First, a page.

The santur is a “hammered” zither. The voice is a female voice that seems to trade time with the santur. I hear a Phrygian mode, particularly in the voice, which starts on 1, drops to flat 7 then up to flat 3, moving down to the flat 2 and the 1. (Or are they starting out focusing on the 5, and I am hearing flat 7 to flat 6 to 5? Or is it neither, and I am cramming this into a “Western” context?”) The santur sounds “out of tune” at times. I suspect this is by design—quarter-tone tunings for the Persian modes. I still hear this music in the context of a twelve tone chromatic scale. Is this my conditioned “Western” ears? Maybe. But the vocalist seems to sing pure intervals, without discernible quarter tones. I still think the human ear detects only so many scale tones, and seven (eight to an octave) may be a universal human limit. I am not going to attribute this to “Western” ears right now. But, I will admit, even if the evidence points toward quarter tones as a viable musical expression in some cultures, I cannot get there. Whether this is due to “Western” ears, or human ears, that is where my own musical vision remains. I have recently listened to other santur music. Again, clearly the santur was tuned to quarter tones. My sensation of music, developed over nearly sixty years of life, does not allow me to experience these as much more than out of tune twelve tone notes. It may be that people growing up in the Persian culture can distinguish quarter-tones. I will say that I found the other santur music I listened to also focused around the manipulation of scales with the quarter tones. I found the rhythm and inventiveness of the handling of the exotic modes to be musically compelling and worthy of consideration for inclusion in my own efforts.

CD 2, Track 9 from World Music: A Global Journey
Egypt: Takht Instrumental Ensemble
We have a really enchanting, exotic ensemble here consisting of a plucked lute, bowed lute, flute, plucked zither and drum. They play the main melody in rhythm in a G harmonic minor, complete with flat 6 and natural 7. The five is definitely used as dominant throughout piece. The listening guide of World Music: A Global Journey indicates their flat 3 is flatter than the “Western” equal temperament flat 3, but I can’t say my ears detected a difference—it sounds like a normal flat 3 to me. This is one of my favorite selections on this musical tour. I’ve played with ideas like this in “Eastern Boogie” from “Issa Music” (and I will play with these ideas more). The musicians do not focus on a harmonic, chordal basis for the melodic lines. That is something I will add in my own musical vision (and did add in “Eastern Boogie”). Otherwise, this is almost like a jazz combo trading solos!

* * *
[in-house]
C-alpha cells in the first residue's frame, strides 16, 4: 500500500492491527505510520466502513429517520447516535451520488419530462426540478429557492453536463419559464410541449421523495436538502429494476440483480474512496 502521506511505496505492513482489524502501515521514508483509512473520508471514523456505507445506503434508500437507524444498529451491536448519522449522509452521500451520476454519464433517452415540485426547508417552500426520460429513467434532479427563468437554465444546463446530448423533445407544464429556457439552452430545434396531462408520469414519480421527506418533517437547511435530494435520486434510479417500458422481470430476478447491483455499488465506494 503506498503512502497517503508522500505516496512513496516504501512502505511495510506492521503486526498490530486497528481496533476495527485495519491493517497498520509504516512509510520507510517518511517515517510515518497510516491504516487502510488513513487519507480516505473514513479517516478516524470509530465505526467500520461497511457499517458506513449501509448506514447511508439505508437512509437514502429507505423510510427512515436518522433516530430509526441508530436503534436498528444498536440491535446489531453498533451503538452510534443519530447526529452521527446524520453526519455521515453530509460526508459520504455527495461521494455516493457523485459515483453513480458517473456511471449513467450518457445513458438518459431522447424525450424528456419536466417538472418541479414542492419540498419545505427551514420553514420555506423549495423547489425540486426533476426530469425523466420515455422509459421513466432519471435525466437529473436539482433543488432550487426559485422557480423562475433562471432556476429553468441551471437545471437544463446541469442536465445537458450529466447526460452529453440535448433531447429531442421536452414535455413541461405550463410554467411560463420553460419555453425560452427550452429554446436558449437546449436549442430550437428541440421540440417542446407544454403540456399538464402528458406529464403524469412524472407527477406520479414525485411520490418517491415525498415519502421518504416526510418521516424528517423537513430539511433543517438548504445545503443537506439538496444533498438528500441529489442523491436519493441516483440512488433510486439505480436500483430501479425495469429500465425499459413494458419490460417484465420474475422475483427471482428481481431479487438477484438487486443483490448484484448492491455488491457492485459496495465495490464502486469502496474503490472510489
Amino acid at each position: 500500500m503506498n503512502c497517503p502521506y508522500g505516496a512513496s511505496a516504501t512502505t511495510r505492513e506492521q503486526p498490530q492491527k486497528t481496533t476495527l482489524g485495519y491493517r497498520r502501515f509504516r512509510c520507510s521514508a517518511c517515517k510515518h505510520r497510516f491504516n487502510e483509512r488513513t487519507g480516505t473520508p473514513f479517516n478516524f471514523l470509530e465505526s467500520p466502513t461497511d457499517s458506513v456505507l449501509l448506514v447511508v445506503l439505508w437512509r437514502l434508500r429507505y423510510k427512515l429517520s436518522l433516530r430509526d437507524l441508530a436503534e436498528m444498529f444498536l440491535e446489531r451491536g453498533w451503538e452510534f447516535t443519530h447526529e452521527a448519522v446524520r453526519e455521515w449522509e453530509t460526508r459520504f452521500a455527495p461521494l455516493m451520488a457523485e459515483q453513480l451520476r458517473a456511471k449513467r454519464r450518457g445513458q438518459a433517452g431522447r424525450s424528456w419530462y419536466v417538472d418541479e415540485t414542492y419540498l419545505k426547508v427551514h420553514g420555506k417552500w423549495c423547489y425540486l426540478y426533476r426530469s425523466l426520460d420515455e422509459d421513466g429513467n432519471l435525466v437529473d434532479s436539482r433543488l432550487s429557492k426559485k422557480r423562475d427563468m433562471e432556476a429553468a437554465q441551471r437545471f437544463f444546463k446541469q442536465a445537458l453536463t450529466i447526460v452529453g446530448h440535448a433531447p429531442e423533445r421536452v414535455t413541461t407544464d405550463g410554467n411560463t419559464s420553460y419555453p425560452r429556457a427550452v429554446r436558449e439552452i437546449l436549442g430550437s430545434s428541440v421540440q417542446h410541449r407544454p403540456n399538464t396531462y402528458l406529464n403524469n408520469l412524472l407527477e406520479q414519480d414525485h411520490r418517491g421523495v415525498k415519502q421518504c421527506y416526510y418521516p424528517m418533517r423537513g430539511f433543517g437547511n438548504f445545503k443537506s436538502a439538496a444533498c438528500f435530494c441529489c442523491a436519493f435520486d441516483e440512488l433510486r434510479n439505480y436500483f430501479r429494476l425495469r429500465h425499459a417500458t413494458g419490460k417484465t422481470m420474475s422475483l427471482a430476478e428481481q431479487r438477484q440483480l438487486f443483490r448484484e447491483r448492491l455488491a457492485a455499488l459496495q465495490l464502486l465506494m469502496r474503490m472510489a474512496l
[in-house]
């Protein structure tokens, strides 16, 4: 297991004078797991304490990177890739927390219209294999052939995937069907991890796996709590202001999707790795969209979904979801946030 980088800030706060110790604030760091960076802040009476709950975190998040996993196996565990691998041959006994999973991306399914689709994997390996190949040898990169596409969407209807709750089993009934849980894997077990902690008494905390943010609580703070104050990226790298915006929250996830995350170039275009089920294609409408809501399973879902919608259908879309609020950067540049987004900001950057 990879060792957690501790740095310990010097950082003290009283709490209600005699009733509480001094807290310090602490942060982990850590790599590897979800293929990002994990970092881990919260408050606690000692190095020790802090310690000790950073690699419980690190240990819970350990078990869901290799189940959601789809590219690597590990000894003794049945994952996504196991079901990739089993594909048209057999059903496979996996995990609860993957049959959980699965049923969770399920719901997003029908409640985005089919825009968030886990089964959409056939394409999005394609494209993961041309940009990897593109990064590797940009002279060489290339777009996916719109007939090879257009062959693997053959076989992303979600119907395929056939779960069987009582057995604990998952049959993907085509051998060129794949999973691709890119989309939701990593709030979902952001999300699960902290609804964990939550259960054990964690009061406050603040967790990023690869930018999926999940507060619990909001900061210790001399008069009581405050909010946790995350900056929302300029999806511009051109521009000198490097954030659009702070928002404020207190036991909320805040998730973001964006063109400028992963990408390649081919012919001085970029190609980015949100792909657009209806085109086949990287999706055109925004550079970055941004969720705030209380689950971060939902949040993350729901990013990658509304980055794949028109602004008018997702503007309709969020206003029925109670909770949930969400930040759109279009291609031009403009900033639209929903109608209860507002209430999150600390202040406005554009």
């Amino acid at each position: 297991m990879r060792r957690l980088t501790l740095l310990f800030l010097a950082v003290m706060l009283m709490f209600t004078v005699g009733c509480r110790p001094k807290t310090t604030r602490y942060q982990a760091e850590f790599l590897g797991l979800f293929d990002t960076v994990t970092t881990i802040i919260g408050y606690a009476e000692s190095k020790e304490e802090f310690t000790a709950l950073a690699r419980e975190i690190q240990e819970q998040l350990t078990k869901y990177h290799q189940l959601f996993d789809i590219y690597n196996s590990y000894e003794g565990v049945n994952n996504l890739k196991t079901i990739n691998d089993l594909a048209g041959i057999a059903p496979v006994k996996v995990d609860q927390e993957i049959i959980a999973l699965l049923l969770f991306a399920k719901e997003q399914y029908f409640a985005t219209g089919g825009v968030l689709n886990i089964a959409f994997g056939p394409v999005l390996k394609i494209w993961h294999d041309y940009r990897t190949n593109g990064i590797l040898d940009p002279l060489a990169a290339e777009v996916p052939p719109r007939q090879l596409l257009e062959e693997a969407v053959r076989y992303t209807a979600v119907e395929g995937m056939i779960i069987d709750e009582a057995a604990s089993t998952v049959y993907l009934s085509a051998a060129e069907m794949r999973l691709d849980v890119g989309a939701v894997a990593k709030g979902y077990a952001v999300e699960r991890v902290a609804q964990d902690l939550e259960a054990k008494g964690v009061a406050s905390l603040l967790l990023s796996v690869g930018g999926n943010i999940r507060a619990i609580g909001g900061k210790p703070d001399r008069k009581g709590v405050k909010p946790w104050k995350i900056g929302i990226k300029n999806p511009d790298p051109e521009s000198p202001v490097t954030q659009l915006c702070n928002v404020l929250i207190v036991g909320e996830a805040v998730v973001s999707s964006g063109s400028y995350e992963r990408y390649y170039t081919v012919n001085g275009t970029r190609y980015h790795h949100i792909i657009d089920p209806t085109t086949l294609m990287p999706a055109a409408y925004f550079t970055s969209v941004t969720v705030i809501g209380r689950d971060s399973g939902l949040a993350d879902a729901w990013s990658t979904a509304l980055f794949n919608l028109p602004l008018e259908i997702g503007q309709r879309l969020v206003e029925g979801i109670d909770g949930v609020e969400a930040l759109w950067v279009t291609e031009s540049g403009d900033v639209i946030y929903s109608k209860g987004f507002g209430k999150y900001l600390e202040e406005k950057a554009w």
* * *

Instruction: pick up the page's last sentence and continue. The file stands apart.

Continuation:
CD 2, Track 10 from World Music: A Global Journey
Turkey: Sufi Dhikr Ceremony
This is mainly a chorus with a flute following the melody and a few background instruments. It is a joyous major key melodic line, with syncopations to give the line rhythmic drive and emotion.

CD 2, Track 11 from World Music: A Global Journey
Judaism: Jewish Shofar and Liturgical Cantillation
We hear a horn setting the tonality with a tonic-dominant fanfare call. The vocal chants in what is an exotic mode with a flat 2 in it. He dwells on the 5 a lot, coming to 1 only infrequently, and of course at the end. This is another one of these flat second/major third scales (frequent in selections from this region). I wonder if the Jewish and Muslim practitioners of this music know how close in style and spirit the “Call to Prayer” and this cantor’s chant are!

Personal Compositional Note: There is no question that I will be using the mode of 1, flat 2, 3, 4, 5, flat 6, 7 and 1/8(octave). This mode offers beautiful sounding harmonies and melodies that will be fresh but not too outlandish to Western ears, and hopefully familiar to Eastern ears. I’ve identified books discussing Arabic and Persian scales/modes. There may be significant numbers of scales. I’m not sure if this is because we’re talking about scales with quarter tones, which I do not see myself employing in my own work. So I’m not sure how far I will go personally into the modal nature of this music. But I have been listening to Arabic and Persian music with the idea that I might pick up some more interesting scales and modes to apply to my own musical vision. Of course, there are exotic timbres from this music that can be incorporated because of the technology now available. I expect to be juxtaposing traditional Arabic and Persian sounds with other sounds from around the world and from different points in time.